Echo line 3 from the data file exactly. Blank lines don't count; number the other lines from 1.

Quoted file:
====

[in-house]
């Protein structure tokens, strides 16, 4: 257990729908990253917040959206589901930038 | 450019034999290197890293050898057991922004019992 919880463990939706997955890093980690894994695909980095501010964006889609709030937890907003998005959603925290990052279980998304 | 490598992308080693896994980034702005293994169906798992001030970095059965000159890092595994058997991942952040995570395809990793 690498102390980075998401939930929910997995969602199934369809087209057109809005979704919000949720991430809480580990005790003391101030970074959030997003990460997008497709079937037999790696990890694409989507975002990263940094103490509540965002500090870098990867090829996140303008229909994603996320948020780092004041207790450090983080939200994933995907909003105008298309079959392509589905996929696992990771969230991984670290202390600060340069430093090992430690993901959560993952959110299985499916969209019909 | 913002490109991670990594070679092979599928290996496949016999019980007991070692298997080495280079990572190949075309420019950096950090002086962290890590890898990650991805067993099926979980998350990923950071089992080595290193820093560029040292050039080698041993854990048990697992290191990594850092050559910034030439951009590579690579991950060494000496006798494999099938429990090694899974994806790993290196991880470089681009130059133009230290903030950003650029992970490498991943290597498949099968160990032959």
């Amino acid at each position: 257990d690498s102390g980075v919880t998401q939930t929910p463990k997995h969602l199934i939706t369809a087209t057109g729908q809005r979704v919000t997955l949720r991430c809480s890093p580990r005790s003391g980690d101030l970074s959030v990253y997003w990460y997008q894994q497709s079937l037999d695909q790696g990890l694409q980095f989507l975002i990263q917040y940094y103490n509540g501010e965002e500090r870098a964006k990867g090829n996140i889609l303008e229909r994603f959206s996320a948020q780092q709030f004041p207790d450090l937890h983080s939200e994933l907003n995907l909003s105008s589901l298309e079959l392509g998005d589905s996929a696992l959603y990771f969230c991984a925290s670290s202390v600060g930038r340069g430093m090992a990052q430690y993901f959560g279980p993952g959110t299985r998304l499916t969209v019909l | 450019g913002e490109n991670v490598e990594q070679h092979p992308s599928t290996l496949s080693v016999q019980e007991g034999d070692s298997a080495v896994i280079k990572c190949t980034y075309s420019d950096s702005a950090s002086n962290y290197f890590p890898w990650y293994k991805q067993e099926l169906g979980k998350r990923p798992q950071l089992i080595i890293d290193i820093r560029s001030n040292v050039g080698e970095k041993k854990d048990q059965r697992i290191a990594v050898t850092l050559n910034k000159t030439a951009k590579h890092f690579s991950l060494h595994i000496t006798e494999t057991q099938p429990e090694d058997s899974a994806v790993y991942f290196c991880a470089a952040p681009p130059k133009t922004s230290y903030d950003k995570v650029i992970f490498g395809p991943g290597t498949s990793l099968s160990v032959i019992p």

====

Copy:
């Amino acid at each position: 257990d690498s102390g980075v919880t998401q939930t929910p463990k997995h969602l199934i939706t369809a087209t057109g729908q809005r979704v919000t997955l949720r991430c809480s890093p580990r005790s003391g980690d101030l970074s959030v990253y997003w990460y997008q894994q497709s079937l037999d695909q790696g990890l694409q980095f989507l975002i990263q917040y940094y103490n509540g501010e965002e500090r870098a964006k990867g090829n996140i889609l303008e229909r994603f959206s996320a948020q780092q709030f004041p207790d450090l937890h983080s939200e994933l907003n995907l909003s105008s589901l298309e079959l392509g998005d589905s996929a696992l959603y990771f969230c991984a925290s670290s202390v600060g930038r340069g430093m090992a990052q430690y993901f959560g279980p993952g959110t299985r998304l499916t969209v019909l | 450019g913002e490109n991670v490598e990594q070679h092979p992308s599928t290996l496949s080693v016999q019980e007991g034999d070692s298997a080495v896994i280079k990572c190949t980034y075309s420019d950096s702005a950090s002086n962290y290197f890590p890898w990650y293994k991805q067993e099926l169906g979980k998350r990923p798992q950071l089992i080595i890293d290193i820093r560029s001030n040292v050039g080698e970095k041993k854990d048990q059965r697992i290191a990594v050898t850092l050559n910034k000159t030439a951009k590579h890092f690579s991950l060494h595994i000496t006798e494999t057991q099938p429990e090694d058997s899974a994806v790993y991942f290196c991880a470089a952040p681009p130059k133009t922004s230290y903030d950003k995570v650029i992970f490498g395809p991943g290597t498949s990793l099968s160990v032959i019992p």